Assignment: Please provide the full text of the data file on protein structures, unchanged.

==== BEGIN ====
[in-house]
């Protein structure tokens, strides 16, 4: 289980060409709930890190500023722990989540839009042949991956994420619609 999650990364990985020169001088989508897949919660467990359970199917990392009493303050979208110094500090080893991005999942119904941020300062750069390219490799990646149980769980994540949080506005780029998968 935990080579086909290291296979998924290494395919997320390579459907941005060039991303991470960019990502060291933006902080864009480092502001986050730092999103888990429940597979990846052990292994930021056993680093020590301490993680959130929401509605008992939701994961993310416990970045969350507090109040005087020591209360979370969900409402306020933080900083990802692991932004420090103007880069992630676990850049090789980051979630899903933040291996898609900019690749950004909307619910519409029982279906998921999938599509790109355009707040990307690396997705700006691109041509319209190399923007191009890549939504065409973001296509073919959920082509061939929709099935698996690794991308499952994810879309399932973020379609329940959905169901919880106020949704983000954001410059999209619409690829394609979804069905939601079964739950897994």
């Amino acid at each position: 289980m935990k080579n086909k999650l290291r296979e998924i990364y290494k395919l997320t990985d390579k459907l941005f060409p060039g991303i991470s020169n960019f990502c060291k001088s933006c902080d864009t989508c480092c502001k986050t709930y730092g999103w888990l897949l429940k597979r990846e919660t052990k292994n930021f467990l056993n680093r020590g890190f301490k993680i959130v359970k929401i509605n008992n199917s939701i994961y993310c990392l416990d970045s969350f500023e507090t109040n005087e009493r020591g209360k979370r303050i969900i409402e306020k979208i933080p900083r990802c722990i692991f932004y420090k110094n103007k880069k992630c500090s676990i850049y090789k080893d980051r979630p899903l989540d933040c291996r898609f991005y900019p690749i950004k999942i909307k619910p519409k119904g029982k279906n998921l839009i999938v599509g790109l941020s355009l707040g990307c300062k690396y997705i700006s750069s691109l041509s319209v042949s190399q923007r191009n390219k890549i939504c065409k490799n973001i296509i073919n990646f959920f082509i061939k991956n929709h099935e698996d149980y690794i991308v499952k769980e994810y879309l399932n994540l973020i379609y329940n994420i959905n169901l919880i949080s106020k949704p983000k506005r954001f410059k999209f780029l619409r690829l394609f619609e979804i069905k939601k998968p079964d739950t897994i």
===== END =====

[in-house]
């Protein structure tokens, strides 16, 4: 289980060409709930890190500023722990989540839009042949991956994420619609 999650990364990985020169001088989508897949919660467990359970199917990392009493303050979208110094500090080893991005999942119904941020300062750069390219490799990646149980769980994540949080506005780029998968 935990080579086909290291296979998924290494395919997320390579459907941005060039991303991470960019990502060291933006902080864009480092502001986050730092999103888990429940597979990846052990292994930021056993680093020590301490993680959130929401509605008992939701994961993310416990970045969350507090109040005087020591209360979370969900409402306020933080900083990802692991932004420090103007880069992630676990850049090789980051979630899903933040291996898609900019690749950004909307619910519409029982279906998921999938599509790109355009707040990307690396997705700006691109041509319209190399923007191009890549939504065409973001296509073919959920082509061939929709099935698996690794991308499952994810879309399932973020379609329940959905169901919880106020949704983000954001410059999209619409690829394609979804069905939601079964739950897994």
């Amino acid at each position: 289980m935990k080579n086909k999650l290291r296979e998924i990364y290494k395919l997320t990985d390579k459907l941005f060409p060039g991303i991470s020169n960019f990502c060291k001088s933006c902080d864009t989508c480092c502001k986050t709930y730092g999103w888990l897949l429940k597979r990846e919660t052990k292994n930021f467990l056993n680093r020590g890190f301490k993680i959130v359970k929401i509605n008992n199917s939701i994961y993310c990392l416990d970045s969350f500023e507090t109040n005087e009493r020591g209360k979370r303050i969900i409402e306020k979208i933080p900083r990802c722990i692991f932004y420090k110094n103007k880069k992630c500090s676990i850049y090789k080893d980051r979630p899903l989540d933040c291996r898609f991005y900019p690749i950004k999942i909307k619910p519409k119904g029982k279906n998921l839009i999938v599509g790109l941020s355009l707040g990307c300062k690396y997705i700006s750069s691109l041509s319209v042949s190399q923007r191009n390219k890549i939504c065409k490799n973001i296509i073919n990646f959920f082509i061939k991956n929709h099935e698996d149980y690794i991308v499952k769980e994810y879309l399932n994540l973020i379609y329940n994420i959905n169901l919880i949080s106020k949704p983000k506005r954001f410059k999209f780029l619409r690829l394609f619609e979804i069905k939601k998968p079964d739950t897994i």